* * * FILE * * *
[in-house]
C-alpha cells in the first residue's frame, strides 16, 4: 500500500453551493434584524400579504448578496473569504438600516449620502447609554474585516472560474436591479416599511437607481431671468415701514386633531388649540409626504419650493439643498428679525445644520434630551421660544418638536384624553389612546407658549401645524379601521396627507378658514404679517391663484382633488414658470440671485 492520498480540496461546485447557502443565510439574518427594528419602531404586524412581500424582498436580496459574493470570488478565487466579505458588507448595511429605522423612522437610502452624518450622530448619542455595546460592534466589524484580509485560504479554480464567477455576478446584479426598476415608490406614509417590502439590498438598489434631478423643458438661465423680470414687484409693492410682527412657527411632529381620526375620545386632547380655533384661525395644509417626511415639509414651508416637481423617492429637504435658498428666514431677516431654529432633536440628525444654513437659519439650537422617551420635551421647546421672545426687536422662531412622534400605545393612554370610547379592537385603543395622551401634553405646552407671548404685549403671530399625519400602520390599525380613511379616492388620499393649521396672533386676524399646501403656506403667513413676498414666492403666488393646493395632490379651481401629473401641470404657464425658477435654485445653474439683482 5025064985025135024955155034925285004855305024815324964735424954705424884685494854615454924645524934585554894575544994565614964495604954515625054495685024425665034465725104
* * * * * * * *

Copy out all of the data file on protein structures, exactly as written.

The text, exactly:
[in-house]
C-alpha cells in the first residue's frame, strides 16, 4: 500500500453551493434584524400579504448578496473569504438600516449620502447609554474585516472560474436591479416599511437607481431671468415701514386633531388649540409626504419650493439643498428679525445644520434630551421660544418638536384624553389612546407658549401645524379601521396627507378658514404679517391663484382633488414658470440671485 492520498480540496461546485447557502443565510439574518427594528419602531404586524412581500424582498436580496459574493470570488478565487466579505458588507448595511429605522423612522437610502452624518450622530448619542455595546460592534466589524484580509485560504479554480464567477455576478446584479426598476415608490406614509417590502439590498438598489434631478423643458438661465423680470414687484409693492410682527412657527411632529381620526375620545386632547380655533384661525395644509417626511415639509414651508416637481423617492429637504435658498428666514431677516431654529432633536440628525444654513437659519439650537422617551420635551421647546421672545426687536422662531412622534400605545393612554370610547379592537385603543395622551401634553405646552407671548404685549403671530399625519400602520390599525380613511379616492388620499393649521396672533386676524399646501403656506403667513413676498414666492403666488393646493395632490379651481401629473401641470404657464425658477435654485445653474439683482 5025064985025135024955155034925285004855305024815324964735424954705424884685494854615454924645524934585554894575544994565614964495604954515625054495685024425665034465725104